How to Turn Your Employer Into Your First Customer

Imagine this.

You drag yourself out of bed in the morning. It’s a rainy day and your commute to the office is hell. The soundtrack you play in your car doesn’t even come close to drowning out the sound of horns and engines.

By the time you arrive at the office, you are stressed, apathetic, and counting the seconds until you can drive home again in that same rush hour traffic. In the meantime, you chisel away at the clock by half-heartedly completing the tasks assigned to you.

On occasion, you lean back and daydream about what it would be like to run your own business, be your own boss, and never do anything you don’t want to do again. And just as the daydream becomes vivid enough to produce some semblance of serenity, you glance at your computer screen and see a dozen messages from five different people about things that you need to do ASAP.

What you just imagined is the reality that most people face in their office careers. Everybody wants freedom — financial and otherwise. But with an oppressive weight of an office job on your shoulders, it can feel like an impossible task.

It’s not.

Everyone has leverage

Figuring out what leverage you have can be tricky. Leverage can be hidden by lack of context, lack of interest, or even by anxiety. Sometimes it’s hiding in plain sight in the form of your responsibilities.

Finding your leverage is like finding out which parts of the board you control in a chess game: this is the area where it would be prudent to make your play. In chess, your opponent will try to stop you and make use of their own strong point. The difference in business is that there is no opponent — not really. More often than not, your boss or manager isn’t out to get you personally, even though it sometimes might feel like it. In general, people have better things to do than to sabotage you, even if they don’t particularly like you.

Find your leverage by asking yourself a couple of questions:

  1. What responsibilities do I have at my job that are crucial to the company?
  2. What are some problems that I am in a unique position to notice?

Build your leverage

Once you define your current leverage position, it’s time to expand it.

Ask yourself some further questions:

  1. How can I solve the problems relevant to my position?
  2. How can I scale this solution to apply to other companies, not just my own?

Thus, you define a product that you can build and the skills you need to do it. You may or may not have all the required skills to begin with. That’s not an issue. Skills can be acquired.

Your solution would be useful to your company, but more importantly, it is very likely to be useful to other companies in the same industry. To find out, try talking to some of your colleagues at other companies. Attend some networking events, or just have coffee with a few of your college friends. People are usually more than happy to chat with their peers — much more so than with their superiors or subordinates.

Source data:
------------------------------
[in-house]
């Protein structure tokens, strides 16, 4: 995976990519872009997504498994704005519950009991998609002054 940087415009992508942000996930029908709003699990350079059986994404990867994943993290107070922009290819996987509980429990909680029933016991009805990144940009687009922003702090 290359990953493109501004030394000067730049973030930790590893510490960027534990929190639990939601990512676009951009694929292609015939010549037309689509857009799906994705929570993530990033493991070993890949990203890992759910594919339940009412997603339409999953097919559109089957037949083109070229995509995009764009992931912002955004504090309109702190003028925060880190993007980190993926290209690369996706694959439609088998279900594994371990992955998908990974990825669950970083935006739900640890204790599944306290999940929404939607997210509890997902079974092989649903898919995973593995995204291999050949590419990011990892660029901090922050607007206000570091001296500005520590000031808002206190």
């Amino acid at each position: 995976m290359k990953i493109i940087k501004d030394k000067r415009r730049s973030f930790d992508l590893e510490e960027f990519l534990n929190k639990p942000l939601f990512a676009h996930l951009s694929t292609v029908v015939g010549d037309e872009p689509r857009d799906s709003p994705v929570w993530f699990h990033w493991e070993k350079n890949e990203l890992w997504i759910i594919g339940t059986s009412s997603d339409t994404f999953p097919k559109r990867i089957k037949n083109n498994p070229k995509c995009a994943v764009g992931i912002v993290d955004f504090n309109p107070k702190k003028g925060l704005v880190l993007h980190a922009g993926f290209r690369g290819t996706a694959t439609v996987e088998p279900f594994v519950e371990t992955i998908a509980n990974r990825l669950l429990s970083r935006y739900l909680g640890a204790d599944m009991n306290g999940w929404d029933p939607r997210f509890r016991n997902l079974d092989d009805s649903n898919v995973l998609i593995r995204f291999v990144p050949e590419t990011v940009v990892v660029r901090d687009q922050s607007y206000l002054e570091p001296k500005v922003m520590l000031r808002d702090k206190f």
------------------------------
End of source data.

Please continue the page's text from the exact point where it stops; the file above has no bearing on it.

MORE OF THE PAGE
If you find a pattern of similar issues at other companies, you’ve got yourself an idea with the potential to turn you from an employee to a business owner. But, to utilize your newfound lever, you need a rock to place it on.

Find your rock

That rock is somebody with the authority to approve your suggested improvements on behalf of your current company. Not only that but you need this person to recognize your right to do this as a separate entity rather than as an employee of a company.

For this, you need a sympathetic ear somewhere higher up the chain of command. To maximize your chances, do three things:

  1. Maintain good relationships within the office.
  2. Build a minimal solution at home before you talk to your company.
  3. Be extra vigilant in your work during this time so as not to appear to be putting your side project above your job.

Then, talk to the most open-minded of your bosses and present to them the benefit the company can see from implementing your solution.

Make your pitch

Make sure they understand that you built it at home and that you are uniquely adapted to integrate it into the company’s procedures.

Offer them a free trial and a free installation. Charge for maintenance and use of your solution later on. If you sign a contract, make sure it is not exclusive. After all, the goal is to sell the solution as a product to other companies. Who knows, you may even expand into other industries later on.

Make sure to form a separate entity to handle the invoices, bills, and contracts rather than signing anything as an employee of your current company.

Make the transition

After a few months, with your product validated and your first customer paying you regularly, it’s time to start pitching other potential customers. Use the months in between to build connections with professionals from other companies within your industry.

Whether your new business grows big enough to replace your job entirely or remains a nice side hustle is impossible to tell beforehand. There are far too many variables. I can’t promise that you will start a million-dollar company — but I can promise that you won’t start one if you remain stuck in your cubicle.

I’ve known several software developers who have completed this path in more or less the fashion outlined above. At the very least, they now have an additional source of income. At most, they have their own companies with their own employees and products.

None of the above is easy, particularly if you’re an introvert or if your job is more menial than creative. But one thing is certain: to build something great, you must take bold steps and leave your comfort zone behind.

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